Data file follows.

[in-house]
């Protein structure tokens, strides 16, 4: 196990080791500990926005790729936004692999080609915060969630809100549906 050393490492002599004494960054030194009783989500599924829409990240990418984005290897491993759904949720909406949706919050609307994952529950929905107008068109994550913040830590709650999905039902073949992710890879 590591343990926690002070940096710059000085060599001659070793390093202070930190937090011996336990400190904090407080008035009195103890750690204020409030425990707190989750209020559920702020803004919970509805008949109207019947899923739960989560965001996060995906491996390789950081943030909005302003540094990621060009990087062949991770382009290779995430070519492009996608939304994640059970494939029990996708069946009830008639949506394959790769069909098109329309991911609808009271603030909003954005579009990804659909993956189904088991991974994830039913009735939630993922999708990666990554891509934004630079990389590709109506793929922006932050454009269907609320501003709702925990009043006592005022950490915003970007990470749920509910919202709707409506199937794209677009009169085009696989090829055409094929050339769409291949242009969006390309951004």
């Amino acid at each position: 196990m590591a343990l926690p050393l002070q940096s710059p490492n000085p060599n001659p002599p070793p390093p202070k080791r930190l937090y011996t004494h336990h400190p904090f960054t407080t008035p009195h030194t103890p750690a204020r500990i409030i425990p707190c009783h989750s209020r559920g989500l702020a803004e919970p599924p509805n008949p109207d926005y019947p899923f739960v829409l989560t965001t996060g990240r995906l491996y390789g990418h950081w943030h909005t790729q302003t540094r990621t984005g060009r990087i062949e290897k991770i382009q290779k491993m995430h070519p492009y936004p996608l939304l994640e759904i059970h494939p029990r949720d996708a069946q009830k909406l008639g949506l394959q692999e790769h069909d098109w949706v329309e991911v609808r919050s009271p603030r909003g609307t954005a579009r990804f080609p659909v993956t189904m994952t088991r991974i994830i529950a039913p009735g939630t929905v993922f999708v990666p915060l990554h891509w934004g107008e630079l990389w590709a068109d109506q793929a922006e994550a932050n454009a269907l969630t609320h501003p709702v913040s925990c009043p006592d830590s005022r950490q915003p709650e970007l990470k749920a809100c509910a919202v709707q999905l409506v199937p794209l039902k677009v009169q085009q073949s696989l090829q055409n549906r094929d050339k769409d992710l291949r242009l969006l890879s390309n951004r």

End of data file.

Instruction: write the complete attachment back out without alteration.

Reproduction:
[in-house]
């Protein structure tokens, strides 16, 4: 196990080791500990926005790729936004692999080609915060969630809100549906 050393490492002599004494960054030194009783989500599924829409990240990418984005290897491993759904949720909406949706919050609307994952529950929905107008068109994550913040830590709650999905039902073949992710890879 590591343990926690002070940096710059000085060599001659070793390093202070930190937090011996336990400190904090407080008035009195103890750690204020409030425990707190989750209020559920702020803004919970509805008949109207019947899923739960989560965001996060995906491996390789950081943030909005302003540094990621060009990087062949991770382009290779995430070519492009996608939304994640059970494939029990996708069946009830008639949506394959790769069909098109329309991911609808009271603030909003954005579009990804659909993956189904088991991974994830039913009735939630993922999708990666990554891509934004630079990389590709109506793929922006932050454009269907609320501003709702925990009043006592005022950490915003970007990470749920509910919202709707409506199937794209677009009169085009696989090829055409094929050339769409291949242009969006390309951004």
């Amino acid at each position: 196990m590591a343990l926690p050393l002070q940096s710059p490492n000085p060599n001659p002599p070793p390093p202070k080791r930190l937090y011996t004494h336990h400190p904090f960054t407080t008035p009195h030194t103890p750690a204020r500990i409030i425990p707190c009783h989750s209020r559920g989500l702020a803004e919970p599924p509805n008949p109207d926005y019947p899923f739960v829409l989560t965001t996060g990240r995906l491996y390789g990418h950081w943030h909005t790729q302003t540094r990621t984005g060009r990087i062949e290897k991770i382009q290779k491993m995430h070519p492009y936004p996608l939304l994640e759904i059970h494939p029990r949720d996708a069946q009830k909406l008639g949506l394959q692999e790769h069909d098109w949706v329309e991911v609808r919050s009271p603030r909003g609307t954005a579009r990804f080609p659909v993956t189904m994952t088991r991974i994830i529950a039913p009735g939630t929905v993922f999708v990666p915060l990554h891509w934004g107008e630079l990389w590709a068109d109506q793929a922006e994550a932050n454009a269907l969630t609320h501003p709702v913040s925990c009043p006592d830590s005022r950490q915003p709650e970007l990470k749920a809100c509910a919202v709707q999905l409506v199937p794209l039902k677009v009169q085009q073949s696989l090829q055409n549906r094929d050339k769409d992710l291949r242009l969006l890879s390309n951004r």